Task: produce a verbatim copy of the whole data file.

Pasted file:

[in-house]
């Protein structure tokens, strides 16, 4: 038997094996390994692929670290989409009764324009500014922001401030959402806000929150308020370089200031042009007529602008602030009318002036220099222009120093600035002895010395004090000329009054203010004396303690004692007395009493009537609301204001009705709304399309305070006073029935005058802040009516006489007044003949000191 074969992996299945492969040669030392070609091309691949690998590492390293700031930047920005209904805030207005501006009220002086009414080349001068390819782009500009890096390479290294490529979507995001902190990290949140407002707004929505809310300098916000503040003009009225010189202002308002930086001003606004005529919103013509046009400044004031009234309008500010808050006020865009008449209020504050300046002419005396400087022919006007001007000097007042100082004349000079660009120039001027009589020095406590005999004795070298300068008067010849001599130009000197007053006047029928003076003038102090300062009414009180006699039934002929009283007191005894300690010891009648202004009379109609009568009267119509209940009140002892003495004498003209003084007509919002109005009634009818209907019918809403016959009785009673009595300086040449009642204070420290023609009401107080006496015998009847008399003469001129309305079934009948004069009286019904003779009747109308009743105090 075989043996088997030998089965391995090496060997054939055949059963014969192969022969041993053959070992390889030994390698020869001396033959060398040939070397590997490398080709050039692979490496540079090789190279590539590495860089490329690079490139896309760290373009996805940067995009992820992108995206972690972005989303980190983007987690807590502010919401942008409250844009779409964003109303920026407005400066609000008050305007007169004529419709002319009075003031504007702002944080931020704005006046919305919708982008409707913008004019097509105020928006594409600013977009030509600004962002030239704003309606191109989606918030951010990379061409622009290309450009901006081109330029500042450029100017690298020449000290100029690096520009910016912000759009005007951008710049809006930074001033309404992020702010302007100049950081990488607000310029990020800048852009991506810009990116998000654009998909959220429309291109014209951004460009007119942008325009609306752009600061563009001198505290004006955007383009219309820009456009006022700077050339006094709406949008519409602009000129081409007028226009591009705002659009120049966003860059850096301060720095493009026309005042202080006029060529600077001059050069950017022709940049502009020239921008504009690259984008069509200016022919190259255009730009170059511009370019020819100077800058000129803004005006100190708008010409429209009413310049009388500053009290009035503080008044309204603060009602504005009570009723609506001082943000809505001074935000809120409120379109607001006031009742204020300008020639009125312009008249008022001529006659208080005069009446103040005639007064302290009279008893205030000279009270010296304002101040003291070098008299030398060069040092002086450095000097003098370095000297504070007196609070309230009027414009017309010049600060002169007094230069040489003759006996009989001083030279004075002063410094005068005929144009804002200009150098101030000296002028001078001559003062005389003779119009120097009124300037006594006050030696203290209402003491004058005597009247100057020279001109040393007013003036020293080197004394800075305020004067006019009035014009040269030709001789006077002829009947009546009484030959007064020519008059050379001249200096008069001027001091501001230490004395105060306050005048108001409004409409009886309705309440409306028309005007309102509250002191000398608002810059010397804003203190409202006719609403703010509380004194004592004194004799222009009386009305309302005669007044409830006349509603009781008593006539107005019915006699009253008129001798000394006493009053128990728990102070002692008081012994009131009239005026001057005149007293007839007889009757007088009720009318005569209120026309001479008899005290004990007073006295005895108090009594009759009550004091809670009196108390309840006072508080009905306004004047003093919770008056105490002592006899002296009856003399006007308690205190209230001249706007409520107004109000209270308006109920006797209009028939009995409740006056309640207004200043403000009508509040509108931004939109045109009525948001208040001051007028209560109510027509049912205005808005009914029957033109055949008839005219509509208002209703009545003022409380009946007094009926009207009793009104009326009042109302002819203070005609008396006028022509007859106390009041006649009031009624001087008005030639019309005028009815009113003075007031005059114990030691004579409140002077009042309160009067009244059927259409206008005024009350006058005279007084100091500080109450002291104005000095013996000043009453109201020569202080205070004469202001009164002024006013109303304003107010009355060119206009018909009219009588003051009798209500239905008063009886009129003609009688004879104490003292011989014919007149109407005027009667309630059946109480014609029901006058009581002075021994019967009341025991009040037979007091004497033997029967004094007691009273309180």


[in-house]
């Protein structure tokens, strides 16, 4: 038997094996390994692929670290989409009764324009500014922001401030959402806000929150308020370089200031042009007529602008602030009318002036220099222009120093600035002895010395004090000329009054203010004396303690004692007395009493009537609301204001009705709304399309305070006073029935005058802040009516006489007044003949000191 074969992996299945492969040669030392070609091309691949690998590492390293700031930047920005209904805030207005501006009220002086009414080349001068390819782009500009890096390479290294490529979507995001902190990290949140407002707004929505809310300098916000503040003009009225010189202002308002930086001003606004005529919103013509046009400044004031009234309008500010808050006020865009008449209020504050300046002419005396400087022919006007001007000097007042100082004349000079660009120039001027009589020095406590005999004795070298300068008067010849001599130009000197007053006047029928003076003038102090300062009414009180006699039934002929009283007191005894300690010891009648202004009379109609009568009267119509209940009140002892003495004498003209003084007509919002109005009634009818209907019918809403016959009785009673009595300086040449009642204070420290023609009401107080006496015998009847008399003469001129309305079934009948004069009286019904003779009747109308009743105090 075989043996088997030998089965391995090496060997054939055949059963014969192969022969041993053959070992390889030994390698020869001396033959060398040939070397590997490398080709050039692979490496540079090789190279590539590495860089490329690079490139896309760290373009996805940067995009992820992108995206972690972005989303980190983007987690807590502010919401942008409250844009779409964003109303920026407005400066609000008050305007007169004529419709002319009075003031504007702002944080931020704005006046919305919708982008409707913008004019097509105020928006594409600013977009030509600004962002030239704003309606191109989606918030951010990379061409622009290309450009901006081109330029500042450029100017690298020449000290100029690096520009910016912000759009005007951008710049809006930074001033309404992020702010302007100049950081990488607000310029990020800048852009991506810009990116998000654009998909959220429309291109014209951004460009007119942008325009609306752009600061563009001198505290004006955007383009219309820009456009006022700077050339006094709406949008519409602009000129081409007028226009591009705002659009120049966003860059850096301060720095493009026309005042202080006029060529600077001059050069950017022709940049502009020239921008504009690259984008069509200016022919190259255009730009170059511009370019020819100077800058000129803004005006100190708008010409429209009413310049009388500053009290009035503080008044309204603060009602504005009570009723609506001082943000809505001074935000809120409120379109607001006031009742204020300008020639009125312009008249008022001529006659208080005069009446103040005639007064302290009279008893205030000279009270010296304002101040003291070098008299030398060069040092002086450095000097003098370095000297504070007196609070309230009027414009017309010049600060002169007094230069040489003759006996009989001083030279004075002063410094005068005929144009804002200009150098101030000296002028001078001559003062005389003779119009120097009124300037006594006050030696203290209402003491004058005597009247100057020279001109040393007013003036020293080197004394800075305020004067006019009035014009040269030709001789006077002829009947009546009484030959007064020519008059050379001249200096008069001027001091501001230490004395105060306050005048108001409004409409009886309705309440409306028309005007309102509250002191000398608002810059010397804003203190409202006719609403703010509380004194004592004194004799222009009386009305309302005669007044409830006349509603009781008593006539107005019915006699009253008129001798000394006493009053128990728990102070002692008081012994009131009239005026001057005149007293007839007889009757007088009720009318005569209120026309001479008899005290004990007073006295005895108090009594009759009550004091809670009196108390309840006072508080009905306004004047003093919770008056105490002592006899002296009856003399006007308690205190209230001249706007409520107004109000209270308006109920006797209009028939009995409740006056309640207004200043403000009508509040509108931004939109045109009525948001208040001051007028209560109510027509049912205005808005009914029957033109055949008839005219509509208002209703009545003022409380009946007094009926009207009793009104009326009042109302002819203070005609008396006028022509007859106390009041006649009031009624001087008005030639019309005028009815009113003075007031005059114990030691004579409140002077009042309160009067009244059927259409206008005024009350006058005279007084100091500080109450002291104005000095013996000043009453109201020569202080205070004469202001009164002024006013109303304003107010009355060119206009018909009219009588003051009798209500239905008063009886009129003609009688004879104490003292011989014919007149109407005027009667309630059946109480014609029901006058009581002075021994019967009341025991009040037979007091004497033997029967004094007691009273309180």